The common swift is a small (about 40 g), highly aerial long-distance migratory bird species with breeding sites throughout Europe. The breeding season lasts from April until the end of August / beginning of September, with a shorter breeding season in the south than in the north of Europe. In general, a breeding pair has one clutch per breeding season with up to three chicks [38, 39]. Swifts are strictly insectivore and catch the food exclusively in the air. Outside the breeding season, common swifts spend almost 10 months continuously on the wing and overwinter in sub-Saharan Africa as far as south Africa [13, 40,41,42].

We studied swifts breeding at a location in Germany and investigated whether return rate to the breeding colony, apparent survival, and breeding parameters like arrival date at the breeding colony, time period to clutch initiation after arrival, date of first egg, clutch size, number of chicks, and number of fledglings are affected by tagging once and/or repeated tagging, and type of logger (with or without a light stalk) of one of the parent birds in the previous year. We compared these parameters in logger birds which carried a logger once or up to five times in different years about 9–10 months before returning to the breeding site with those in non-logger birds returning to the same breeding site in the same year. We studied a logger effect on individual level in two ways: (1) We compared arrival date and breeding parameters within same individuals when they were tagged and when they were not tagged. (2) In repeatedly tagged logger birds, we measured repeatability in arrival date and date of clutch initiation over several years. If loggers have an effect on apparent survival, we would expect a lower return rate in once tagged and/or repeatedly tagged logger birds than in non-logger birds. Additionally, in the case of a negative effect of tagging, we would expect once and/or repeatedly tagged logger birds to arrive later than non-logger birds, and an individual bird to arrive later when it is tagged than when it is not tagged. We assume that delayed arrival will have an impact on breeding parameters.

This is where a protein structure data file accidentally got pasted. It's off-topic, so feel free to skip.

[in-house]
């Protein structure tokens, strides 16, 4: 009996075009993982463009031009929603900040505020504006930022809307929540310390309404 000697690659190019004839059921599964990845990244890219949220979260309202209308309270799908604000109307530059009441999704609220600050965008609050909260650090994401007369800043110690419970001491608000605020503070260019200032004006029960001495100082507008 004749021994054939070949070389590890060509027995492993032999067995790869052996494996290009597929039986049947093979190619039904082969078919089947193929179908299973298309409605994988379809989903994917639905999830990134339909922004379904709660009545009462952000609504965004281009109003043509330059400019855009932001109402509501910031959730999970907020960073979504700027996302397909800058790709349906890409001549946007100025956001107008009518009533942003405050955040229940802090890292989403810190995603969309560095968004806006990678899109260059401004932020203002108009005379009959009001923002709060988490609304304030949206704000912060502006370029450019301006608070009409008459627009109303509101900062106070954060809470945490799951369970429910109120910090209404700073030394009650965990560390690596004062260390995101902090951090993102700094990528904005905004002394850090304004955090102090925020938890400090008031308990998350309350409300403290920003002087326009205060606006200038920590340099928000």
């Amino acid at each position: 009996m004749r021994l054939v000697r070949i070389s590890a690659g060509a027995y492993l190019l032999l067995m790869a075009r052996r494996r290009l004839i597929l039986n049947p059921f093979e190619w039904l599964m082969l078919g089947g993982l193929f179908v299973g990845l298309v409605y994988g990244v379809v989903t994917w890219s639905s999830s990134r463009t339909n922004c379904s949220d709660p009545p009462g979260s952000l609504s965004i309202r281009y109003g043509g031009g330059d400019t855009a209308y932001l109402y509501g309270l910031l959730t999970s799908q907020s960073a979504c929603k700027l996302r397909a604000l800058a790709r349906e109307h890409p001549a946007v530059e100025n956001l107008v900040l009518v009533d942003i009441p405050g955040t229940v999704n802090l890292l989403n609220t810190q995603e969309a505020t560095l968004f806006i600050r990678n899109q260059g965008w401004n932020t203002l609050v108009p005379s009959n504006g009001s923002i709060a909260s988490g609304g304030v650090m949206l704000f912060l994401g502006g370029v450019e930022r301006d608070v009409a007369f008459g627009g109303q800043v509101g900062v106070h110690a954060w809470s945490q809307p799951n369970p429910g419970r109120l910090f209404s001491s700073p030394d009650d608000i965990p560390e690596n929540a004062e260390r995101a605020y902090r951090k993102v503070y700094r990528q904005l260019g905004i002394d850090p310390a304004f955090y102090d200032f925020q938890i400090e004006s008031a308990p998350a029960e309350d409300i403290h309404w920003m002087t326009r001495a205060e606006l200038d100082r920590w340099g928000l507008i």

Study side and employment of loggers

Common swift breeding colony

The breeding site is located in a walk-in concrete bridge near the city of Olpe, North Rhine-Westphalia, Germany (51°02ʹ28ʹʹN, 7°49ʹ36ʹʹE) [43]. According to the geographical location, breeding season lasts from the end of April to the beginning of August. Since 2007, we ring adult and juvenile birds (aluminium ring), and equipped them with a RFID transponder (trovan ID-100A (1.4), trovan™, Frechen, Germany) for individual identification. Birds were automatically read by loop antennas located around the nest or around the entrance hole near by the nest. The number of breeding pairs has increased steadily from 38 breeding pairs in 2007 to 62 breeding pairs in 2020.

Tracking devices